Introducing olive nourish…
We believe that truly healthy eating means loving your food; having it be nourishing, delicious and satisfying so that you want to eat this way long-term.
For us, our love of food is a visceral, feeling thing that brings us joy and excitement on the daily - and we feel that the same should be true about healthy eating.
We know that healthy doesn’t mean the same thing for every person, which is why our aim is to nourish minds and bodies with healthy, wholesome foods, while still affording the flexibility required to choose what healthy looks like for you.
With our new ‘nourish’ tag, we want to highlight a way of enjoying food that brings back the basics of healthy eating, namely moving away from highly processed foods and towards simple, wholesome ingredients. We’re putting the emphasis on incorporating nourishing foods like fresh fruits and vegetables, healthy fats and delicious seasonings that offer enjoyment and nutritional benefit – as a way to enjoy healthy eating sustainably.
Introducing our Nourish tag
The aim of the nourish tag is to take the focus away from the numbers and onto the bigger picture of what eating well really means. Using our nourish tag, we put the spotlight more firmly on the types of foods that constitute a healthy diet, as well as the dietary patterns that support a healthy lifestyle. In this way, individuals can choose healthy meals to inspire them according to their personal dietary requirements, whether that is low or higher in calories, moderate or high protein, low or high carb etc. Where appropriate, we will highlight recipes that are:
Our nourish recipes are designed around healthy portion sizes, plenty of nutrient-rich fruits and vegetables, nourishing fats such as oily fish, nuts, seeds and olive oil, as well as a variety of proteins and wholegrains to help you to achieve your daily healthy goals. For general nutritional info, you can find this at the bottom of our recipes.
Why we chose ‘nourish’
To nourish means to ‘provide (one) with food or other substances necessary for growth, health and good condition’ – that’s why you’ll find our new nourish tag not just on our healthy recipes and collections, but on all of the great content we’ve designed to nourish your health and wellbeing.
A note on sugar
Sugars found naturally in whole fruits (dried, canned, stewed), vegetables, grains, dairy, legumes etc are considered healthy as they are consumed along with all the naturally occurring fibres and nutrients that allow the body to utilise them in a healthy way.
Free sugars include syrups, all forms of sugar (brown, white, coconut), fruit juices, molasses/treacle. Where we use free sugars in a recipe, the total will be no more than 20g per serving.
A note on fat
Fat is an important part of a healthy diet. For most individuals, it is advisable to primarily focus on unsaturated fats such as nuts, seeds, olive oil, avocados etc, as well as essential omega-3 fats – found in oily fish, hemp seeds, walnuts, flax and chia seeds. Saturated fats such as those found in butter, coconut, cheese and lard should be kept to a minimum, while trans fats (found in high processed foods such as pre-packaged snacks, cakes and biscuits) should be largely avoided.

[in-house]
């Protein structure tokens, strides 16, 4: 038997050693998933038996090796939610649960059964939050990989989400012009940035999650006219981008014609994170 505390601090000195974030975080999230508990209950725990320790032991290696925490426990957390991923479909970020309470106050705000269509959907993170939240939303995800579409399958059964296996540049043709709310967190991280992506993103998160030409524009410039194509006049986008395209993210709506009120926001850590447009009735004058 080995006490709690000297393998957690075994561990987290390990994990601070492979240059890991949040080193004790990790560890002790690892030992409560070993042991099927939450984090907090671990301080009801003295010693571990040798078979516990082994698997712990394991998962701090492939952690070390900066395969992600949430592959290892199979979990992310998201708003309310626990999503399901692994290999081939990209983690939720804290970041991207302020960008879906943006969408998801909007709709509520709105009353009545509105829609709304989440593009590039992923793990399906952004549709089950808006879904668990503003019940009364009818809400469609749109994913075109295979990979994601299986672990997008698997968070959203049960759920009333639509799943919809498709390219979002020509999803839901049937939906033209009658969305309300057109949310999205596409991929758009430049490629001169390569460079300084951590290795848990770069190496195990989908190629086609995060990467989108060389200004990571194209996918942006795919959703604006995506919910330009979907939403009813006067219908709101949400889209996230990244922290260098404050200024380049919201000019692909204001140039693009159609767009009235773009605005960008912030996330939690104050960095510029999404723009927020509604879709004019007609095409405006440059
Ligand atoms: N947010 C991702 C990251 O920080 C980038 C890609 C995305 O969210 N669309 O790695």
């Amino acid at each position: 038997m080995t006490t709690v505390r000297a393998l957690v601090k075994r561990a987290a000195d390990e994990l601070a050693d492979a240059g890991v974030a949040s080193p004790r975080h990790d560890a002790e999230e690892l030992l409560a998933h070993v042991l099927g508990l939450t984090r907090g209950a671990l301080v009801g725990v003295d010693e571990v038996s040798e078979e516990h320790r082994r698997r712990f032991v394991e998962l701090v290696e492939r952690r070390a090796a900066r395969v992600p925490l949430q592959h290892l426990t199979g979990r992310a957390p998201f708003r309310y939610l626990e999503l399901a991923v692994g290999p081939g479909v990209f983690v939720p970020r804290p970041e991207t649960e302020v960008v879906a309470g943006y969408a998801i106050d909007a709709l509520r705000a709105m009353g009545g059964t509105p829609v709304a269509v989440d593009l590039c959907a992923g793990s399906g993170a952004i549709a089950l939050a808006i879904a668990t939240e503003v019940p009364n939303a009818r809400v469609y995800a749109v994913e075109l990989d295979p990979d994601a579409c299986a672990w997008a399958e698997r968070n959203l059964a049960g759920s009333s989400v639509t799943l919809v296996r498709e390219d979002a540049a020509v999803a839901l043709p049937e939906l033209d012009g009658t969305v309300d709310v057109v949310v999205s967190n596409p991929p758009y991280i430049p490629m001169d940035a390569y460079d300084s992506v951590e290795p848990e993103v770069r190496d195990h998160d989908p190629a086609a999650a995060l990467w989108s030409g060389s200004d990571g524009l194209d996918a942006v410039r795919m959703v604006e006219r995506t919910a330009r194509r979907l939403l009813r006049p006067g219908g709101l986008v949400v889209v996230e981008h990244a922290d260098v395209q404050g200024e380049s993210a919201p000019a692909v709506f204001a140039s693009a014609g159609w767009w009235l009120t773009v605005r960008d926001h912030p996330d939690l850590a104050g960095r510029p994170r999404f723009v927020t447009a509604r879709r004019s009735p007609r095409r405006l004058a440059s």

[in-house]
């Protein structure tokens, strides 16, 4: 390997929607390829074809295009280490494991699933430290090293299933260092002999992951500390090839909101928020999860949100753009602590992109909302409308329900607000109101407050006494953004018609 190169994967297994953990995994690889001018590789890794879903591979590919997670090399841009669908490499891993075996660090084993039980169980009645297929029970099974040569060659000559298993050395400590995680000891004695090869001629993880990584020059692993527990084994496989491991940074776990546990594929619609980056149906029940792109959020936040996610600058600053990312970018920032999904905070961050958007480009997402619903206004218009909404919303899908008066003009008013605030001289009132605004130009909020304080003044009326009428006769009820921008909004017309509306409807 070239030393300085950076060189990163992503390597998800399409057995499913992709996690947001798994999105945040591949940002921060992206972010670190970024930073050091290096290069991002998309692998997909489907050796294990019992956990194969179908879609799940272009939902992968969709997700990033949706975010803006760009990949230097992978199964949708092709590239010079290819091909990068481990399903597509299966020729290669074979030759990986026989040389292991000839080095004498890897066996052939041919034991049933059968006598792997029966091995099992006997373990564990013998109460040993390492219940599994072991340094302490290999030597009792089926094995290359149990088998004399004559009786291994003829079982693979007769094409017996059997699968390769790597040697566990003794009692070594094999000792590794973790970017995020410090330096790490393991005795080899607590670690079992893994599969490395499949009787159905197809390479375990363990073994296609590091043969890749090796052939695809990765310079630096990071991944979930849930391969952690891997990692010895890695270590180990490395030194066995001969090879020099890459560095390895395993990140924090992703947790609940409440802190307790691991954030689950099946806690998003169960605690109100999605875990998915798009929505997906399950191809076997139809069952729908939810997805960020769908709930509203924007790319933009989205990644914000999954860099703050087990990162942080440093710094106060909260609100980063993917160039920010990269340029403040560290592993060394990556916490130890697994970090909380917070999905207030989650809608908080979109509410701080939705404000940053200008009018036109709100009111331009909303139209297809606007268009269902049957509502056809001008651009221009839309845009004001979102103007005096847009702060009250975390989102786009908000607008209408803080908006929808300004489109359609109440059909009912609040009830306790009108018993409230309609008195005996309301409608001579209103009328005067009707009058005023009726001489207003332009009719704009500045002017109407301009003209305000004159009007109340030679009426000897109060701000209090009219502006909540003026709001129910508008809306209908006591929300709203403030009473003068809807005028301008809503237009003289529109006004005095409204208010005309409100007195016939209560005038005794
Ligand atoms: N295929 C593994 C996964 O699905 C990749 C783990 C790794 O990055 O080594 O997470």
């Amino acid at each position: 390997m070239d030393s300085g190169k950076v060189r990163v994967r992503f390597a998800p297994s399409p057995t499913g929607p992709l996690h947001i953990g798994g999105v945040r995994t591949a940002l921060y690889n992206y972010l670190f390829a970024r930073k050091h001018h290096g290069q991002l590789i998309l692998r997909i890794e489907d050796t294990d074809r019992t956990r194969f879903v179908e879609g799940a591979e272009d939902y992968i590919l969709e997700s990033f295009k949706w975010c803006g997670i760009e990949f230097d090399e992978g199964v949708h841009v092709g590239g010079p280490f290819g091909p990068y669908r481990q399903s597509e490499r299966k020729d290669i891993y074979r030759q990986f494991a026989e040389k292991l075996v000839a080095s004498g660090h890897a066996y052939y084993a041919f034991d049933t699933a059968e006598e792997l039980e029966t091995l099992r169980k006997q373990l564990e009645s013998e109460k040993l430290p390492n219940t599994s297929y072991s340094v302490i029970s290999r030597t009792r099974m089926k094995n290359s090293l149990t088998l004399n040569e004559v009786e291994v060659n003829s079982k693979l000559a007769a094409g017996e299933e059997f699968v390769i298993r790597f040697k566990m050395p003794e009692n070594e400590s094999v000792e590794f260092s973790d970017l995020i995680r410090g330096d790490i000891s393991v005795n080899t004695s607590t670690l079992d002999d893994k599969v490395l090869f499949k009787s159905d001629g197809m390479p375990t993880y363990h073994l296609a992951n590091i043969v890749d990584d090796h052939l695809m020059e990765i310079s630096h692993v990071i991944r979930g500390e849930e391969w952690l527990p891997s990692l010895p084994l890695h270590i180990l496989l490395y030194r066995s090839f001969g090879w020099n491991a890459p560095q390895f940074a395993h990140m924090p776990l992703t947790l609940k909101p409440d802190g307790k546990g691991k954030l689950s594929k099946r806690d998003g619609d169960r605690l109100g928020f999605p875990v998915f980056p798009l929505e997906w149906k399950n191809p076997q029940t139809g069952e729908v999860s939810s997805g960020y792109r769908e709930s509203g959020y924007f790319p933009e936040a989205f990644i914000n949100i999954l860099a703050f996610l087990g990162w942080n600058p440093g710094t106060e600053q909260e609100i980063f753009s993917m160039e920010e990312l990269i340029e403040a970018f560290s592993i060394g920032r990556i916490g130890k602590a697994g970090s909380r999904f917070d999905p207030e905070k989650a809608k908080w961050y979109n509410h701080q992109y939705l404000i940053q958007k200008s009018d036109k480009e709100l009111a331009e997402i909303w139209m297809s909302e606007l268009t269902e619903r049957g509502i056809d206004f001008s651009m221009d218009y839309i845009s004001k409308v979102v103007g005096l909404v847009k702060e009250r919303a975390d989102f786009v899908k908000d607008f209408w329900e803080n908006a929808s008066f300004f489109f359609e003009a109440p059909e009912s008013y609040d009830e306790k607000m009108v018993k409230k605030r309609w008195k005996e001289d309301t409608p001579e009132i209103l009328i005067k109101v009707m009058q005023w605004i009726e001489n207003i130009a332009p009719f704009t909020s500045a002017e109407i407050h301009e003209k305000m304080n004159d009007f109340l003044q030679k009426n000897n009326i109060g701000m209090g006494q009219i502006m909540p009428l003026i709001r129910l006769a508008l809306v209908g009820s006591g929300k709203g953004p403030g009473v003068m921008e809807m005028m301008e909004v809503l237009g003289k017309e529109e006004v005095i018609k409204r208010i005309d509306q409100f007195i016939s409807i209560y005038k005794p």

Daily ‘healthy’ goals
The exact make-up of a diversified, balanced and healthy diet will vary depending on individual characteristics (e.g. age, gender, lifestyle and degree of physical activity), cultural context, locally available foods and dietary customs. However, the basic principles of what constitutes a healthy diet remain the same.
Energy intake should be in balance with energy expenditure:
- Sat fat less than 10% of total calories
- Trans fats less than 1%
- Total fat within 30% of total calories
- Free sugars less than 10% (i.e. syrups, fruit juice, juice concentrate)
- Keep salt within 5g/day
Example (based on 2,000kcal):
- 22g saturated fat
- 67g fat
- 30g of fibre
- Less than 50g free sugars (i.e. syrups, fruit juice, juice concentrate)
- 5g salt (or less)
Don’t forget to look out for our new ‘nourish’ tag to on all of our healthy content.
If you’d rather see the metrics, then you can still find all nutritional info below our recipes or you can head over to our sister site: bbcgoodfood.com and look for recipes marked with a ‘healthy’ tag, which have been analysed according to food labelling standards. If you are on a specialised diet for medical reasons, please speak to your healthcare provider before making any changes to your dietary routine.
All health content on olivemagazine.com is provided for general information only, and should not be treated as a substitute for the medical advice of your own doctor or any other healthcare professional. Any healthy content featured by olive is provided as a suggestion of a general balanced diet and should not be relied upon to meet specific dietary requirements. If you have any concerns about your general health, you should contact your local healthcare provider. See our website terms and conditions for more information.